Holding the wheel to the left is a common compensation for road-crown (the curvature of the road to promote water draining). If you said that the wheel was distinctly non-center (11 or 1 clock position) or that the alignment asserted itself by drifting aggressively, I'd be more inclined to condemn you alignment as the culprit.

What's the specific high speed that the slight vibration comes in at? Over 70mph?
How hard do you typically drive this car? Are you ripping wheels everywhere you go?
Those tires still look pretty new (less than 15k on them) so it's kind of hard to tell exactly what's going on. I'm gonna guess that your Sentra is a 2002/2003 model and this is your second set of tires, right? And it doesn't look like you've lowered it or anything.
If you're rough with this car, I guess the alignment could be a little out (dumping the clutch can cause axle tramp and misalignment in a FWD car, sometimes). But it doesn't look like you curb the rims and I'd be really surprised if you needed a tie-rod or a ball joint, given the age of your car.

Check your struts by applying a strong downward jounce to each corner of your car. If it reciprocates more than two or three times, your struts are shot and they're not preventing the oscillation of the coil springs.

An alignment is a couple hours of labor, just to get it set up and checked, so I don't want to send you on a $200 goose chase, just yet. Stuff like hard driving and incorrect pressures can kill a set a tires just as bad as alignment. Fixing the former two, by the way, is free.
posted by Jon-o at 9:42 AM on May 31, 2009

Hard acceleration causes the front of the vehicle to lift and the tires un-load and camber-out kind of like this:
\\ //
The suspension will "droop" as the weight transfers to the rear wheels, causing wear on the outside of the tire.
posted by Jon-o at 9:50 AM on May 31, 2009

I think it's just from hard cornering camber and tire scrubbing.

I find that unlikely. It would be unusual to have so much graining without any sign of the sidewall rolling over in hard cornering - especially over so small a width of the tyre. It'd take a track day to get that style of graining from purely hard cornering - it's hard to do with just normal road use, and road tyres do not have stiff enough sidewalls to prevent rolling over, in most cases.

To corner hard enough for a high enough percentage of the time (normal use would scrub the tyre clean again over time) the car would need to be driven consistently hard and surely then this sort of wear would be no surprise and, indeed, no mystery. This looks like prolonged, but minor, abnormal wear. In addition, as all four tyres are reportedly like this (after the fronts have been rotated to the back) this would have to be significant amounts of hard cornering in both directions for a sustained period of the normal use of the car.

I've screwed tyres up like that, and it took some time and I sure as hell knew what was at fault - I can't imagine anyone can drive like quite that much of a hooligan and then be surprised that the tyres look rough. Also, driving normally did scrub them back in - that doesn't seem consistent with normal (even hard) road usage every day. I have, however, seen many tyres look like that after a track day. Cornering doesn't do as much damage (as opposed to wear) to the tyres as most people think, and certainly not without extra signs of the issue (ie sidewall witness).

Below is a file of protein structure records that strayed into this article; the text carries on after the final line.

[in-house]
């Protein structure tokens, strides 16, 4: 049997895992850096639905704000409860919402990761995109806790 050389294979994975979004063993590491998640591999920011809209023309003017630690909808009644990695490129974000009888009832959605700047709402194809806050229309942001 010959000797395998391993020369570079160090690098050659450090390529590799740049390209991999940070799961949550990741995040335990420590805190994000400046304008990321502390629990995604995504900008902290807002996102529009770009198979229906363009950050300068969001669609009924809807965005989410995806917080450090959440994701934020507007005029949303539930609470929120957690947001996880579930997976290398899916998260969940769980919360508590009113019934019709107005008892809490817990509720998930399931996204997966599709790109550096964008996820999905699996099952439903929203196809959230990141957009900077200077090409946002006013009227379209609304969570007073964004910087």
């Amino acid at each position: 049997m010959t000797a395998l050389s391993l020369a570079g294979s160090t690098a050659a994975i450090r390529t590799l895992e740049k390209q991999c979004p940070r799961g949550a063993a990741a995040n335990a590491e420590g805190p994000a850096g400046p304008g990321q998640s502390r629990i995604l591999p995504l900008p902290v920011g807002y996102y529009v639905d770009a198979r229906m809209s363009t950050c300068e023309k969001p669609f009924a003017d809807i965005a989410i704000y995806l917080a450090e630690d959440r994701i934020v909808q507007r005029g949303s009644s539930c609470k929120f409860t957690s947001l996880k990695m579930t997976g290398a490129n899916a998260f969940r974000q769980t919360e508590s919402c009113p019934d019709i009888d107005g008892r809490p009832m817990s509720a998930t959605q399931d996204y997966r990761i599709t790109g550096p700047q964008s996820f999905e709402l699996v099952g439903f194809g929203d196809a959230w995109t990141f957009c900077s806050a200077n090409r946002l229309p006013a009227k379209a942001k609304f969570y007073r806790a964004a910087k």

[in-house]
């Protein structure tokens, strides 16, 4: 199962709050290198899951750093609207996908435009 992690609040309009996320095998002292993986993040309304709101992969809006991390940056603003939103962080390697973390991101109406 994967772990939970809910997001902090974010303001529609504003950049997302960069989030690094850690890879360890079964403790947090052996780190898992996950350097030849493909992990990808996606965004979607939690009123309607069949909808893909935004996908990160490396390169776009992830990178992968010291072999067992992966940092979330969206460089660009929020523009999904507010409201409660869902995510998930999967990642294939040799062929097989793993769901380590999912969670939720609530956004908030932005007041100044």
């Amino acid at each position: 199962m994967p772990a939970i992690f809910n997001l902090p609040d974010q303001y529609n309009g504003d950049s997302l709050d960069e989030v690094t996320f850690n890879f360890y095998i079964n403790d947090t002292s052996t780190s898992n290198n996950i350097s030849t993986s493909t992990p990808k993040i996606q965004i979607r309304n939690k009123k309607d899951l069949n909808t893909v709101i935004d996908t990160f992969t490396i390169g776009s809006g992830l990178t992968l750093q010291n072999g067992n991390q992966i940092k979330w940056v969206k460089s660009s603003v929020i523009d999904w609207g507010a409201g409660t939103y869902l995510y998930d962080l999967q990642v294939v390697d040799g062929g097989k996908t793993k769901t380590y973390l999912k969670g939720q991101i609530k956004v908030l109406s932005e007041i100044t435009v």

posted by Brockles at 10:06 AM on May 31, 2009

You're right. The more I look at these pictures, the more I'm convinced of an alignment problem. I'm just used to seeing it at the more advanced stage that a usual, inattentive customer might start to notice. Most people don't bring their cars into the shop until they need an alignment AND tires.
Seeing something this slight, I started looking for another cause.
posted by Jon-o at 10:54 AM on May 31, 2009

Regarding holding the steering wheel slightly to the left for the vehicle to go straight. If you take it to a fairly flat place to drive ( like an empty parking lot) , you should be able to let the steering wheel go without holding it while driving at a slow speed. Provided of course theres no pedestrians or other vehicles around you. The vehicle shouldn't veer to either side. Even if it were at a high speed, which I wouldn't recommend in a parking lot. A good mechanic will tell you this. Thats an old tried and true mechanics trick. Not sure if your tires are wearing because of this or not, but it sounds as though your vehicle does need an alignment. It may even be the frame out of alignment.
posted by Taurid at 4:32 PM on May 31, 2009

It may even be the frame out of alignment.
Only if this car has a salvage title after being in a total loss wreck.
posted by Jon-o at 4:37 PM on May 31, 2009

FWIW.....A frame can still be out of alignment without having been totaled.
posted by Taurid at 7:46 AM on June 2, 2009

« Older Stress relief   |   Any statisticians, psychometricians... Newer »
This thread is closed to new comments.